>> §1.9 page 29 has this function.
>>
>> int getline (char s[], int lim)
>>
>> Unless I'm missing something here to pass an array shoudn't that first
>> parameter be char *s ?

>
> It depends on what you mean by "should".
>
> The rest of this thread indicates that you're aware that this:
> int getline (char s[], int lim)
> and this:
> int getline (char *s, int lim)
> are equivalent. This is implied by N1370 6.7.6.3 paragraph 7, or by the
> corresponding paragraph in earlier versions or drafts of the C standard.


There *is* something funny about char[] and char* being equivalent here.
It's apparent when doing automatic translators of type specifications (from
English, say) to C.

Translating 'array of char' to C is just 'char[]' (0 indirections) for an
ordinary declaration.

And 'pointer to array of char' is 'char(*)[]' (1 indirection). There's a
natural progression.

Now try and use these translations for function parameters; there's an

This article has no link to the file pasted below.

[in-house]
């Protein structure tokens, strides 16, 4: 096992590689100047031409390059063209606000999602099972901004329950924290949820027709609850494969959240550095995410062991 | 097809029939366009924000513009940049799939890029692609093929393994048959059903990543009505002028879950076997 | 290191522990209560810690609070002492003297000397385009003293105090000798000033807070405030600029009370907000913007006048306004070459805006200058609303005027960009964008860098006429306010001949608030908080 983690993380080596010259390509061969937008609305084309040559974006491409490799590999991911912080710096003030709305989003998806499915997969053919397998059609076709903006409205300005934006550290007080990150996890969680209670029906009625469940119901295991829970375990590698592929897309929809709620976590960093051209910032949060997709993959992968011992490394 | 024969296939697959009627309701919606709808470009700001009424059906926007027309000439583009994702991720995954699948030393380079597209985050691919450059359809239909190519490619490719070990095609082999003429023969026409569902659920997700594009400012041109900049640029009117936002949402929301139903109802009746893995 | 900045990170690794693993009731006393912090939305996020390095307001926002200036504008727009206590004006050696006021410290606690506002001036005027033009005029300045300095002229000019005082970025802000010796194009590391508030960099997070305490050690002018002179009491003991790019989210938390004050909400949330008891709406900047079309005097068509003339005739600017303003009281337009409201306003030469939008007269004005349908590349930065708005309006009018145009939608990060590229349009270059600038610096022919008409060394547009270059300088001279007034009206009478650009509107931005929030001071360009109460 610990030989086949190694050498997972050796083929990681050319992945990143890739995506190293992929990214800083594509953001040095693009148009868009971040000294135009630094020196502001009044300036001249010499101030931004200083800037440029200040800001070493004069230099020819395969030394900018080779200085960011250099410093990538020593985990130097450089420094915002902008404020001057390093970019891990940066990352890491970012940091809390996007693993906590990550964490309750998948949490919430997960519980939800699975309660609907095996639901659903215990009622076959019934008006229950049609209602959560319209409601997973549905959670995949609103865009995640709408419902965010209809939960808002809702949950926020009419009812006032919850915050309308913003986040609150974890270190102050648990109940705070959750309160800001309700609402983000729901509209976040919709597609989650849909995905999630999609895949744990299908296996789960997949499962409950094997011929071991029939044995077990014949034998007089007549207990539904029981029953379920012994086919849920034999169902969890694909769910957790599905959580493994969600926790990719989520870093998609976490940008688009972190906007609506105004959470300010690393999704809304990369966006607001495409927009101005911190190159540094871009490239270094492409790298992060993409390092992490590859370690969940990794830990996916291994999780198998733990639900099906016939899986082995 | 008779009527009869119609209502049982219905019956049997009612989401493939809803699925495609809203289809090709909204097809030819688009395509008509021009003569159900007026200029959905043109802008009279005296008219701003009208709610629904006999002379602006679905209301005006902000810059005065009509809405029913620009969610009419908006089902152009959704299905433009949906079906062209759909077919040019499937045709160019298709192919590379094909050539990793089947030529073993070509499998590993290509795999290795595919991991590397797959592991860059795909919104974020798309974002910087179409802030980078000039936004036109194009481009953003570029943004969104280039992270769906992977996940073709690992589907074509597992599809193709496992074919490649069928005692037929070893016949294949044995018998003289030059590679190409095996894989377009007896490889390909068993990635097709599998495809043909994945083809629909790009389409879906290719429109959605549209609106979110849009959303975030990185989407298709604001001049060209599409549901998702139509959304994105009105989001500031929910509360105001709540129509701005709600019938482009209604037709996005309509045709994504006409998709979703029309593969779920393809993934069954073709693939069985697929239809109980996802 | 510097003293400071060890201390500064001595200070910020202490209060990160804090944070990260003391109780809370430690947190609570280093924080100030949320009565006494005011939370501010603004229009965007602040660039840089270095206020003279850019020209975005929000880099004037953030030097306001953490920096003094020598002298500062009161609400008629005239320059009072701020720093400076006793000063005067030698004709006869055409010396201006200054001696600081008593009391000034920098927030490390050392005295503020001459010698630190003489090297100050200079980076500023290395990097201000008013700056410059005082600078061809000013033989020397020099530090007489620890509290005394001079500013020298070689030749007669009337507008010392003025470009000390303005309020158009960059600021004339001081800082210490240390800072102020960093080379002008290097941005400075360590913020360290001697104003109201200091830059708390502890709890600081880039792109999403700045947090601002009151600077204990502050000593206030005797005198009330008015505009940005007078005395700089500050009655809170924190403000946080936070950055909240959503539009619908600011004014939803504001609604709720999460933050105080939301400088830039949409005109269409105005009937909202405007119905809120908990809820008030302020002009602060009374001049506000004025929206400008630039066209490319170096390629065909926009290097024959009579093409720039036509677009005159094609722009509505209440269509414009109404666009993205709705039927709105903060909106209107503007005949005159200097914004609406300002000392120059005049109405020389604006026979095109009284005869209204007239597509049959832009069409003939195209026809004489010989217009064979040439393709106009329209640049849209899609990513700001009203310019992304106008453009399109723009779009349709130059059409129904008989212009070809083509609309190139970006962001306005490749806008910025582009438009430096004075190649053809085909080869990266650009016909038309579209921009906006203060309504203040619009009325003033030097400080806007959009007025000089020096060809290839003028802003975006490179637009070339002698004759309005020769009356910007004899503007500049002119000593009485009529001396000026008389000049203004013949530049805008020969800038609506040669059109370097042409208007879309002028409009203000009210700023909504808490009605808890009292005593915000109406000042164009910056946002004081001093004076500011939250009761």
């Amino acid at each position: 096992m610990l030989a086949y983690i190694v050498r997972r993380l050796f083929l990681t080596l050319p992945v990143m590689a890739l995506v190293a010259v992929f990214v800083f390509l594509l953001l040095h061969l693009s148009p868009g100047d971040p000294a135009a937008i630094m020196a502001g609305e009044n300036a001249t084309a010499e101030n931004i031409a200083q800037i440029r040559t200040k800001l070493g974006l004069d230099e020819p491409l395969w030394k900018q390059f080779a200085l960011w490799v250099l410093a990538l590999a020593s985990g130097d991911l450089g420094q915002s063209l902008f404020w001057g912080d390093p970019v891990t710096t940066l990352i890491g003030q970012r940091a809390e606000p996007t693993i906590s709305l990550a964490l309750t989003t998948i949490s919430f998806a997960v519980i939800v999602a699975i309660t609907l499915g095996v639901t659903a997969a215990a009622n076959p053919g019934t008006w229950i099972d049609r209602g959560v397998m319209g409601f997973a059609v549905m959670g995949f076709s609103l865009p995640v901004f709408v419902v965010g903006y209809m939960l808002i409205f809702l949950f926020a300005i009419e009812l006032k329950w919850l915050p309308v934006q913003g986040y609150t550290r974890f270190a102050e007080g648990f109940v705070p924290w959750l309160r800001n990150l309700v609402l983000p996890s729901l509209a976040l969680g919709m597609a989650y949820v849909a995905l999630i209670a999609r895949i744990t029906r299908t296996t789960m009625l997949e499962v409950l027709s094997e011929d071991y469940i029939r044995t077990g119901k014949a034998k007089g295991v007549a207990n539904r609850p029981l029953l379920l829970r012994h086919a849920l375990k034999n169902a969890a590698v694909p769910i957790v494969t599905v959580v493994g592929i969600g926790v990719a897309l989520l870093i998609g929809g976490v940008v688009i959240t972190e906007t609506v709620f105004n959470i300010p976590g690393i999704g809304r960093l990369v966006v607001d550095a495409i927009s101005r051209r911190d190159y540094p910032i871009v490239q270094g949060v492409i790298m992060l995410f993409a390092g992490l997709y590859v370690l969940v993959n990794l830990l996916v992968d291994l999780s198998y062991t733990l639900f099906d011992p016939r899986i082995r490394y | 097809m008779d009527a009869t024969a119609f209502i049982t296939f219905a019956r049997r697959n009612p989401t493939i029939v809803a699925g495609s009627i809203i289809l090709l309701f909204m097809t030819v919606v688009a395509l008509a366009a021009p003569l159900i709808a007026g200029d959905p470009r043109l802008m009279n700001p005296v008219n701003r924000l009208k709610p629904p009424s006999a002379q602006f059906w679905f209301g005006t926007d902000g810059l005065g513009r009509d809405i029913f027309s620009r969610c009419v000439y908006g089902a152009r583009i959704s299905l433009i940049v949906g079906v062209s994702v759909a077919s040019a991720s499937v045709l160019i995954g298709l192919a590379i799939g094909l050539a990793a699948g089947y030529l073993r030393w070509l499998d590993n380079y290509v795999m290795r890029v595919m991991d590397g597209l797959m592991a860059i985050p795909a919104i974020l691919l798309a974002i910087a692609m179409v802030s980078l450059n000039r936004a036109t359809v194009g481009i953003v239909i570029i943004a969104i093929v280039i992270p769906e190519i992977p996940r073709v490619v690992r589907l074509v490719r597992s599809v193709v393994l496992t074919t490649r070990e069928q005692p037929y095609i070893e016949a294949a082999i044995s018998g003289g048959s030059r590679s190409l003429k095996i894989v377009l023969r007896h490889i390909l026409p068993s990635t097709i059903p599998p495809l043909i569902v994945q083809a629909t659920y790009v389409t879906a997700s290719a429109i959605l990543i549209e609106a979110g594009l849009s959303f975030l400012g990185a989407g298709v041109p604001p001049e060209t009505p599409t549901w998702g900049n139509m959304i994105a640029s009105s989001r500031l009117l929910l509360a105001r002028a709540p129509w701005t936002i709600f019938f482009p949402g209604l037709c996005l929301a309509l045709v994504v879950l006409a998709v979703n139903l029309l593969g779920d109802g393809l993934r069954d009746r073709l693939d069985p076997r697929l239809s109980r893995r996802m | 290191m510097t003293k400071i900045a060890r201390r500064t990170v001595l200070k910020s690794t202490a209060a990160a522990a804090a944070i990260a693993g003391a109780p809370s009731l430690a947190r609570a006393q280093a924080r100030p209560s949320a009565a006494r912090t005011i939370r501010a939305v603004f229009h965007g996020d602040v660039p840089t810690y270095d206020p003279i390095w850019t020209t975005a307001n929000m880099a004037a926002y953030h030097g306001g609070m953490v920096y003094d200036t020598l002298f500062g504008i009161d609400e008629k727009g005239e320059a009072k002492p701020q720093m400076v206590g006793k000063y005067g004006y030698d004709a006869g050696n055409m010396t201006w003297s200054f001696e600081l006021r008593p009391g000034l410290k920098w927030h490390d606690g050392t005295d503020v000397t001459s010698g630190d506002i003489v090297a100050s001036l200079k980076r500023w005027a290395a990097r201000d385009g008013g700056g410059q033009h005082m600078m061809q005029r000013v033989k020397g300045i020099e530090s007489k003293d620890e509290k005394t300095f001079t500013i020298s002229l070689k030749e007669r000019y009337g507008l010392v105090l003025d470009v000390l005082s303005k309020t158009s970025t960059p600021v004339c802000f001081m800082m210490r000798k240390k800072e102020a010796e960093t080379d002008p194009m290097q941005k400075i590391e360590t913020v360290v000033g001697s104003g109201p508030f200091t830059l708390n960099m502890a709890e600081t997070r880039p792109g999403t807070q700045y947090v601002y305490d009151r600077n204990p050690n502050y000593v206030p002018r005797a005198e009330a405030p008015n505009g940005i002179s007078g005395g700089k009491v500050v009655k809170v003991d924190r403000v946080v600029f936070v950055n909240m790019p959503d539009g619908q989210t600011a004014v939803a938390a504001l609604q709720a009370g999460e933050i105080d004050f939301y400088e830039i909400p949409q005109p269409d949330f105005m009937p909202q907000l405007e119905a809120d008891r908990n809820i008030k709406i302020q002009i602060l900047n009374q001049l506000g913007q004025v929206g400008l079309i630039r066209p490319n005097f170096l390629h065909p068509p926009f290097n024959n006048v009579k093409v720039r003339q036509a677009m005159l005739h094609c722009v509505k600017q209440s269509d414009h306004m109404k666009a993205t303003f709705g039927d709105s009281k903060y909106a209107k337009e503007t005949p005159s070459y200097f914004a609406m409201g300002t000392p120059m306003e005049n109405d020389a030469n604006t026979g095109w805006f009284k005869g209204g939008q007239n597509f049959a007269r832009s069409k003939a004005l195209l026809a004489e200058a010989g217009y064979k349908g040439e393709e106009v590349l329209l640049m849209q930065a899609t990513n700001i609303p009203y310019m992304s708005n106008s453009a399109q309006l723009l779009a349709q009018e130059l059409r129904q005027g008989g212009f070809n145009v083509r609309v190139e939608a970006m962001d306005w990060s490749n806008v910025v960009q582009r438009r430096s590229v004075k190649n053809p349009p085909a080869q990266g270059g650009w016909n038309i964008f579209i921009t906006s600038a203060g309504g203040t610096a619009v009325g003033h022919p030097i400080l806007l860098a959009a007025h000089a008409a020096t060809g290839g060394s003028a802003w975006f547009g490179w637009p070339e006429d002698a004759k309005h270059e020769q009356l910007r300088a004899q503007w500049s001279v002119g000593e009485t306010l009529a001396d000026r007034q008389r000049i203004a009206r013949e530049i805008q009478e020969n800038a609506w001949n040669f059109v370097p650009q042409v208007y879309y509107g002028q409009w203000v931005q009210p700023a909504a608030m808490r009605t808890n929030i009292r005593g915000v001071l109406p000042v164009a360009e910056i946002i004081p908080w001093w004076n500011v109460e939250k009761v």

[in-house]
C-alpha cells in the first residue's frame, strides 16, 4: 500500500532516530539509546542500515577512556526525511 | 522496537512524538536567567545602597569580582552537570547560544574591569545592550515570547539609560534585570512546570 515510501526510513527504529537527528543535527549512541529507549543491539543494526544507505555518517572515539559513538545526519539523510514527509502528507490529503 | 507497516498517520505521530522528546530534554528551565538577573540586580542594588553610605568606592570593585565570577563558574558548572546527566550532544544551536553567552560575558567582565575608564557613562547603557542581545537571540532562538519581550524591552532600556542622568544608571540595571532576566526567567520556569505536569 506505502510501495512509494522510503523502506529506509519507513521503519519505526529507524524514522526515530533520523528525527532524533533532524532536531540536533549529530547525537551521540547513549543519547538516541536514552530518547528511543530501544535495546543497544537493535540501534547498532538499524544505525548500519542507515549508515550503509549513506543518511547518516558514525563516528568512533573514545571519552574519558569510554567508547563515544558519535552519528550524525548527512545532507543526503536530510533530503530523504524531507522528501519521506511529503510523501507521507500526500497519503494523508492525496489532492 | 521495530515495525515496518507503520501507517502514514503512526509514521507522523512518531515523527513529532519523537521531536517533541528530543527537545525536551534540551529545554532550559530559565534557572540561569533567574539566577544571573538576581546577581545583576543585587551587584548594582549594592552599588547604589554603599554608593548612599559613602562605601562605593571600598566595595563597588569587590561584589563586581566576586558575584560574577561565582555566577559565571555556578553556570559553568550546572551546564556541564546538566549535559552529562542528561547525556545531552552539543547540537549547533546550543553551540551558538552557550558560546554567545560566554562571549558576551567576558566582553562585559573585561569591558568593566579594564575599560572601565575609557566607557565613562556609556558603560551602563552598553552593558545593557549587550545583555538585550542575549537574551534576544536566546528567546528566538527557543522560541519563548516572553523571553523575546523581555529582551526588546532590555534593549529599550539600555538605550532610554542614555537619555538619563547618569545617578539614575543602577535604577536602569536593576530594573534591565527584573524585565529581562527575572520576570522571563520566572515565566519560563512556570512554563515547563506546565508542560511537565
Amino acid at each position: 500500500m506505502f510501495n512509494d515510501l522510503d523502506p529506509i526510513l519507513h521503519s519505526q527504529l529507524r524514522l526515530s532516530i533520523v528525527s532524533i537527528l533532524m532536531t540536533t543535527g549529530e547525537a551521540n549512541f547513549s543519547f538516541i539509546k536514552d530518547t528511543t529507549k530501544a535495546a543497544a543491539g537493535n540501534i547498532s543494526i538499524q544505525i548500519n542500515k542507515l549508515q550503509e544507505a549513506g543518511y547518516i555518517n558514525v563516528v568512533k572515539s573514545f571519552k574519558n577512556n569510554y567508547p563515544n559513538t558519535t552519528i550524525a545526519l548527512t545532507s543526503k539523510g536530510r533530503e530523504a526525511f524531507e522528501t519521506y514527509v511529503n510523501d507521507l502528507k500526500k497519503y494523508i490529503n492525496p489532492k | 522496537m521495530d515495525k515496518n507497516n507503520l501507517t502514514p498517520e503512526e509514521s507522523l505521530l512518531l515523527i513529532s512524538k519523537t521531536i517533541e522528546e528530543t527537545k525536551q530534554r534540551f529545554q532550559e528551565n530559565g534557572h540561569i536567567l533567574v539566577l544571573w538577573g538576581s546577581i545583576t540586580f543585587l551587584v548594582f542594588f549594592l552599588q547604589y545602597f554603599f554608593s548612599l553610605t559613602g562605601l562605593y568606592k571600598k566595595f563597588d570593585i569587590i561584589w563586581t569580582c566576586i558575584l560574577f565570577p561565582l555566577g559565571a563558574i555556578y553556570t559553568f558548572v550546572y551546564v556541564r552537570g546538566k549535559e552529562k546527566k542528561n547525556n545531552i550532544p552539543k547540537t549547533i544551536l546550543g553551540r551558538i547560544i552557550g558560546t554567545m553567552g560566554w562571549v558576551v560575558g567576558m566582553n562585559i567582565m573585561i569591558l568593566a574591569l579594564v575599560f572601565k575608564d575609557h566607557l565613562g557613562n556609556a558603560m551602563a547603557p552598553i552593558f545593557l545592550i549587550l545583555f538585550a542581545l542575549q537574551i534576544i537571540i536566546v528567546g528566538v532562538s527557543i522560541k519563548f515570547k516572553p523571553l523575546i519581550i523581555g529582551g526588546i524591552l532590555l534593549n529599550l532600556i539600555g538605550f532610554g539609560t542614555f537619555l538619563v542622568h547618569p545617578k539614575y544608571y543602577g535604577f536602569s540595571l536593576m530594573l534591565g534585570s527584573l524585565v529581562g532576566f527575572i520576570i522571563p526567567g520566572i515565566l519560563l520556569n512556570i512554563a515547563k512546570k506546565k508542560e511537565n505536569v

off-by-one error! A char(*)[] will give two indirections, while char[] gives
you one.

I suppose that since a true char[] parameter would allow pass-by-value
arrays, it was decided to make it mean something else. But it might have
been more useful to actually let it mean that, and to raise an error if
someone tried to use it without adding something more to it (such as
char(*)[]).

It would have made automatic translators simpler too. (Actually there was
bug in my translator because of this. It still worked though, because so
many casts were used elsewhere to make things right; I could have used float
instead of char* or char[] and it would have worked..)

--
Bartc

 
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Barry Schwarz
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      10-31-2012
On Tuesday, October 30, 2012 2:41:06 PM UTC-7, Bill Cunningham wrote:
> 1.9 page 29 has this function. int getline (char s[], int lim) Unless I'm
>missing something here to pass an array shoudn't that first parameter be
>char *s ? Bill


Granted that the parameter COULD be changed as you describe, why do you think it SHOULD be changed?